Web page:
Models of Spatial Cognition Neural Representations of Space


Neurophysiological research has led to detailed mechanistic theories about how spatial locations and headings are represented in the brain and used in memory and navigation. INTRODUCTION 0369.001 The term`spatial cognition' covers processes controlling behaviour that must be directed at particular locations, or responses that depend on the location or spatial arrangement of stimuli. There are many circumstances in which such processes are required for adaptive behaviour, and they are exhibited in creatures as diverse as bees, birds, rats and primates. At the most basic level, an organism must be able to flee from a dangerous location to a safer place. It may also need to return to a location where food is abundant or has been stored; to act upon a stimulus at one location, while temporarily ignoring other stimuli; or to navigate from one place to another by an efficient route, avoiding obstacles. All of these behaviours seem to demand some sort of spatial representation; a neural code that distinguishes one place or spatial arrangement of stimuli from another. Models of spatial cognition describe these representations and the nature of the processes that operate on them to give rise to spatial behaviour. 0369.002 Models of spatial cognition are constrained by experimental evidence from cognitive psychology, neuropsychology, neuroimaging and neurophysi-ology. The picture emerging from this evidence is that spatial cognition can be divided into two modes, which are to some extent separated in the mammalian brain. Broadly speaking, processes involved in action, attention and perceptual constancy involve the par-ietal neocortex. The importance of parietal processes in spatial attention and action is illustrated by the well-known neuropsychological phenomenon of hemispatial neglect, in which patients with lesions of the right parietal cortex show an attentional bias towards the right. The presence of stimuli on the patient's right side tends to extinguish any response to a stimulus on the left, so that for instance, a patient may shave only the right side of his face, or copy only the right side of a picture. Processes involved in long-term spatial memory, orientation and navigation take place in the hippo-campus and adjacent cortical and subcortical structures. Patients with damage to these regions, especially in the right hemisphere, are impaired in a range of topographical memory tasks such as drawing maps or judging the distance between locations. Neuroimaging studies have shown that the right hippocampus is activated during the verbal recall of routes and during navigation …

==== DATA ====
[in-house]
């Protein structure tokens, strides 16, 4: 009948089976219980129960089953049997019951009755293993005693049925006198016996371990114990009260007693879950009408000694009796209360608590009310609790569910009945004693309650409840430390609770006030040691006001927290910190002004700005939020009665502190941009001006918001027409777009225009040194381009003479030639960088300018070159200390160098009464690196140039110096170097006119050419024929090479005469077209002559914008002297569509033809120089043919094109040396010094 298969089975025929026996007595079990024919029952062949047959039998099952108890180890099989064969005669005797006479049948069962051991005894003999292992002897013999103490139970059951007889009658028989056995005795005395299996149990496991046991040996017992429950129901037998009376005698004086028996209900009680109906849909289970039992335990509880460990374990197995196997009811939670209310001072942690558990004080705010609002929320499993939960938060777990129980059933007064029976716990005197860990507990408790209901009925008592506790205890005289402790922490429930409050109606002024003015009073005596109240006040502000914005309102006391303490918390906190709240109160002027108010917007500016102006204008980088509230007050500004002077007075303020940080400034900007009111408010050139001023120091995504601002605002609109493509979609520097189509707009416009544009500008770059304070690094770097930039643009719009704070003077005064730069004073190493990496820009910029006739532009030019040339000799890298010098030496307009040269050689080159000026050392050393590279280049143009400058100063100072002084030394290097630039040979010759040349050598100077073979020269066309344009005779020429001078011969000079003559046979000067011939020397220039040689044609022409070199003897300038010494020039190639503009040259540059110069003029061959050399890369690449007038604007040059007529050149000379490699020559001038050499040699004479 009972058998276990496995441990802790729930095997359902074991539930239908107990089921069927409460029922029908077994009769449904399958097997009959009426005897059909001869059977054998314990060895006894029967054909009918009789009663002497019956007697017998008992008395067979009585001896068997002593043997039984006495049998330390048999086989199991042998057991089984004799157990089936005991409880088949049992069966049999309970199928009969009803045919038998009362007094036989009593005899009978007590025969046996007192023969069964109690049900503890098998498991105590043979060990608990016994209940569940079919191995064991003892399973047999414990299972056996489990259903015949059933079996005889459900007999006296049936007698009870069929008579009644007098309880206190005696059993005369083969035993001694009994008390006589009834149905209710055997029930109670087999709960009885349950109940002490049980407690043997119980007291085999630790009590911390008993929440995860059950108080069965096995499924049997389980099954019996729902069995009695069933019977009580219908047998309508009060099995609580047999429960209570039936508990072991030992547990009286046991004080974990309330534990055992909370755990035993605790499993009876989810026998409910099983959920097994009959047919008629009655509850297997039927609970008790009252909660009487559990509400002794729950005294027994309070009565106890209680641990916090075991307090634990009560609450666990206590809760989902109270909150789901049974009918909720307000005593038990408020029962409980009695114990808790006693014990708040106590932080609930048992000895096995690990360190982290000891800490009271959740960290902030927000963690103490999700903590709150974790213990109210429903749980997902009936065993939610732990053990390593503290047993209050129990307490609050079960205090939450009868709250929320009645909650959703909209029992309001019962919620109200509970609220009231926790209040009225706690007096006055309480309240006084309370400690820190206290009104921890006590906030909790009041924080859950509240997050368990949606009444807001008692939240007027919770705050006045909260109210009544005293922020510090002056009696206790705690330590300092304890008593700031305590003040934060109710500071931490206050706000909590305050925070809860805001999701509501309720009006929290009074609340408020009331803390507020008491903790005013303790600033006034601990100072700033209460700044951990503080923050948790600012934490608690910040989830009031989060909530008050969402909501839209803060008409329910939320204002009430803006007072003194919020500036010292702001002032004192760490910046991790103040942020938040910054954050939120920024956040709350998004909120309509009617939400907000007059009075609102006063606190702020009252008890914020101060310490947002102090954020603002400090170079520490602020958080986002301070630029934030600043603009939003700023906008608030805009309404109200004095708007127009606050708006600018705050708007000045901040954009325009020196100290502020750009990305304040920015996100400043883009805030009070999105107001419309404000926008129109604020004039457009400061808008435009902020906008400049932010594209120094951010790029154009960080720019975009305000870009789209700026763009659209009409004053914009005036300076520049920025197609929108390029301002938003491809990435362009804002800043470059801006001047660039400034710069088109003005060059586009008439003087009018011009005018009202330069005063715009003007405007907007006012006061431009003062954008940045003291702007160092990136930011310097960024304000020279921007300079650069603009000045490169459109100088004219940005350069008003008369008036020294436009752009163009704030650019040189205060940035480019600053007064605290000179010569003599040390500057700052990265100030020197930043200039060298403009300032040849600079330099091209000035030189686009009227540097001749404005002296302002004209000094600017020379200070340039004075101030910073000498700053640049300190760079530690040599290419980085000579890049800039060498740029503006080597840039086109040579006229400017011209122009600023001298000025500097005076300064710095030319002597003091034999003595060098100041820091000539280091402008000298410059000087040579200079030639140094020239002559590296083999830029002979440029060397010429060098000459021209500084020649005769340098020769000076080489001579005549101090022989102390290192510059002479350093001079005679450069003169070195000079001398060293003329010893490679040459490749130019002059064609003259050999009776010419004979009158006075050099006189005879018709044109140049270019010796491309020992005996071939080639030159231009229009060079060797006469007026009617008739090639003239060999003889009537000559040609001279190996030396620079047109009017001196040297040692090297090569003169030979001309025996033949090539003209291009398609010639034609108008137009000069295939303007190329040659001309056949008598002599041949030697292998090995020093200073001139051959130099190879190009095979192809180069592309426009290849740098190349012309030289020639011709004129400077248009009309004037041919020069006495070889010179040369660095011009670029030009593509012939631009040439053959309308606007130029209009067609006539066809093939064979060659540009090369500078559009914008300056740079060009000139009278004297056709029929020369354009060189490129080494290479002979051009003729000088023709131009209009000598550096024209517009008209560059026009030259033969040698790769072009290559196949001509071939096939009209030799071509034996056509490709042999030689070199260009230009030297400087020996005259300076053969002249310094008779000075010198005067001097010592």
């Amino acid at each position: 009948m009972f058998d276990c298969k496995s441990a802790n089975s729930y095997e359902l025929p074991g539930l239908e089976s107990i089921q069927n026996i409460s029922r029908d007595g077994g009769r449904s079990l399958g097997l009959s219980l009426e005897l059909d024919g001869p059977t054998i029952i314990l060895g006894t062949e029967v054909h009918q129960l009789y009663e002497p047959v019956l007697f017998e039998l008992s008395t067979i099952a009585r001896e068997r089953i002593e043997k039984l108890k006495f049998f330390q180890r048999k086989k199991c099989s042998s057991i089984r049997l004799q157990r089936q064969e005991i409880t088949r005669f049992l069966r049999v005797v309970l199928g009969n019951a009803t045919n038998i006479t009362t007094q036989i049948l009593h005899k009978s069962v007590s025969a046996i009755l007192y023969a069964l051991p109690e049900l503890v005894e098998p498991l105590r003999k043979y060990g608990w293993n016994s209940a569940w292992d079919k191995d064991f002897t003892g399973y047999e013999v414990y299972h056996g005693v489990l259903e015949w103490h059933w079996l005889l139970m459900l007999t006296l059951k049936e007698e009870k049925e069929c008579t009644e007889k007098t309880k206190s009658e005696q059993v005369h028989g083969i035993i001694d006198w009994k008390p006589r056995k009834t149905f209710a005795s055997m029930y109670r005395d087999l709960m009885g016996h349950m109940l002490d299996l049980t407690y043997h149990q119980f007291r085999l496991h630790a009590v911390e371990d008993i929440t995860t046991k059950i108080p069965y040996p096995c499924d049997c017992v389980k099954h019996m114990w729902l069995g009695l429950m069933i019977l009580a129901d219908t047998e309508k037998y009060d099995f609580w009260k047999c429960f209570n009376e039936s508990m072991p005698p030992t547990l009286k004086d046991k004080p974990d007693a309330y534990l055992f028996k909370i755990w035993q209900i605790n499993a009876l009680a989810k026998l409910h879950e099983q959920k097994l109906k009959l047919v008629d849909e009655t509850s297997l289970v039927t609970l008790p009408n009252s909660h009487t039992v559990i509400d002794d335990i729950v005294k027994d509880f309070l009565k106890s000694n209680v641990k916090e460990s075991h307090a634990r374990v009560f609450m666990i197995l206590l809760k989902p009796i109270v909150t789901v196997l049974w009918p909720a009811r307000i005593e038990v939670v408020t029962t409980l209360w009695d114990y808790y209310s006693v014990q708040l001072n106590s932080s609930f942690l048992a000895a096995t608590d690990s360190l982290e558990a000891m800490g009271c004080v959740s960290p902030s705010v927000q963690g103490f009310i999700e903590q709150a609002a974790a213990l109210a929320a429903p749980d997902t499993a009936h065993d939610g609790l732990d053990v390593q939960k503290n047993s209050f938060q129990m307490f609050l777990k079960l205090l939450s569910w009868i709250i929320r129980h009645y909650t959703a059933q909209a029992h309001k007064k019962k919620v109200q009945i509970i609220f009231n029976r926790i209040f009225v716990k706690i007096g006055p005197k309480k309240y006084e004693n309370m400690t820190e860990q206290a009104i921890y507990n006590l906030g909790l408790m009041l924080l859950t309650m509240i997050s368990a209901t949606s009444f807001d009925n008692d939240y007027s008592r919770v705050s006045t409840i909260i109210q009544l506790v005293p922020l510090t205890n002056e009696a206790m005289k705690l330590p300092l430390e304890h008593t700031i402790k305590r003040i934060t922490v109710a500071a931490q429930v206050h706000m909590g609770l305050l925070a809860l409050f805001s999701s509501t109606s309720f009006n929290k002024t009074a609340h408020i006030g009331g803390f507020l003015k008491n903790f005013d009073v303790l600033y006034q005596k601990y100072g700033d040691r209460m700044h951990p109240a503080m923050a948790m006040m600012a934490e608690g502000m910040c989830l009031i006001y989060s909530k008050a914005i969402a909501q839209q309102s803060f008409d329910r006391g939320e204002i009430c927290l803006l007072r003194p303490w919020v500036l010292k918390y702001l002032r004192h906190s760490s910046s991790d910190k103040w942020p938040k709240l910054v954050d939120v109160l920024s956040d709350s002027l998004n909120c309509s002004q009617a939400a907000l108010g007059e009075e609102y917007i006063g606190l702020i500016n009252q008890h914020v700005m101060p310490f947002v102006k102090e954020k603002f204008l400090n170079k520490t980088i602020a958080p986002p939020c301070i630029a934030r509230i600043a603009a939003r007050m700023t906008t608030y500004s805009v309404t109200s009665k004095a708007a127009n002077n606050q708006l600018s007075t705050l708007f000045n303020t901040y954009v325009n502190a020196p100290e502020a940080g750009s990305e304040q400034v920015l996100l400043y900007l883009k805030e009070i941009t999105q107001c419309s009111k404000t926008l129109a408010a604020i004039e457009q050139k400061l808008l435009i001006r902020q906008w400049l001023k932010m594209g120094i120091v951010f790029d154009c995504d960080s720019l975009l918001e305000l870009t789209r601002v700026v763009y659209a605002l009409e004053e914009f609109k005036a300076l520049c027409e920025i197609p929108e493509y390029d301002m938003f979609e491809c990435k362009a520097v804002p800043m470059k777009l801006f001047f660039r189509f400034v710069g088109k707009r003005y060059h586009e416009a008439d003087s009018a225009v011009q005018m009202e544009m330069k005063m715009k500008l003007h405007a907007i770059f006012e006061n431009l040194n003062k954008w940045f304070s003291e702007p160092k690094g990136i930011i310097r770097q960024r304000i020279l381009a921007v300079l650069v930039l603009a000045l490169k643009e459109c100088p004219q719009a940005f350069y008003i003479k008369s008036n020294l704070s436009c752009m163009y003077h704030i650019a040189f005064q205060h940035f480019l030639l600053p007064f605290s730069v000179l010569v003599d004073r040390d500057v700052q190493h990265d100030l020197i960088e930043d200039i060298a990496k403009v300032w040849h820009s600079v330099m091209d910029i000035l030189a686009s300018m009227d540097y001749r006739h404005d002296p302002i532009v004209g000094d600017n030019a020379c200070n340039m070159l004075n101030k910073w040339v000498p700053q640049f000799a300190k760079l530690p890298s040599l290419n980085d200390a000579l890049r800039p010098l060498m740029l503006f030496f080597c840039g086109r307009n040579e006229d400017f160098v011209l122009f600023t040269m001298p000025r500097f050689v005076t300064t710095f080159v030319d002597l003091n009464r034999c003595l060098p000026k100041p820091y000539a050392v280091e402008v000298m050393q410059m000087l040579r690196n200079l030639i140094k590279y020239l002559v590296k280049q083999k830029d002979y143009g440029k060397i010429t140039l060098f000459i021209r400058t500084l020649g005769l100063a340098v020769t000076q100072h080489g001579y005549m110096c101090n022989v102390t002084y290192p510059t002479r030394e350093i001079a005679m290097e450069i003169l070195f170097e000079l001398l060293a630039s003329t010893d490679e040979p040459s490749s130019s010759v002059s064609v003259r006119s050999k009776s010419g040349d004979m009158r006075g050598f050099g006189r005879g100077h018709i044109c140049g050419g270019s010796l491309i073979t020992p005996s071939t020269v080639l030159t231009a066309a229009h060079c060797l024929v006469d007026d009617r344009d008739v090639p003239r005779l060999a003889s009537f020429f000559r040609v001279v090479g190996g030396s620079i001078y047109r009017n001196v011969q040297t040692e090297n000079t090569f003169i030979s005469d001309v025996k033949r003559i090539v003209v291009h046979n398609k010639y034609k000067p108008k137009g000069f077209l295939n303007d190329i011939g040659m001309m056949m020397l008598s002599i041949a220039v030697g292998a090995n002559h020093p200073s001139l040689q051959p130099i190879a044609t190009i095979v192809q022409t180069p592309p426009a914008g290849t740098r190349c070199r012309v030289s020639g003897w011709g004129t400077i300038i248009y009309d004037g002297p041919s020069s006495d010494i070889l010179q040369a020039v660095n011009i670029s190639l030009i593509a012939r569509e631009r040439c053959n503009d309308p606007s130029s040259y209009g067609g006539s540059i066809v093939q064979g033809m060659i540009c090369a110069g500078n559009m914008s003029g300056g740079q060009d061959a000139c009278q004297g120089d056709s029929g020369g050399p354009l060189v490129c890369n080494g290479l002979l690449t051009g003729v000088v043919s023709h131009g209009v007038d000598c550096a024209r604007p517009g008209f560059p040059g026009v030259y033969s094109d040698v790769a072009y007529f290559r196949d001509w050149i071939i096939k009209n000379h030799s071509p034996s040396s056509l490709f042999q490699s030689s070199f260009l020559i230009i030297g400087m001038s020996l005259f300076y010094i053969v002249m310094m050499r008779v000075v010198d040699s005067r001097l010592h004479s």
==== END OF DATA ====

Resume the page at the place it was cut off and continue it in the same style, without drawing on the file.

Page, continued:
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@inproceedings{Hartley2002ModelsOS, title={Models of Spatial Cognition Neural Representations of Space}, author={Tom Hartley and Neil Burgess}, year={2002} }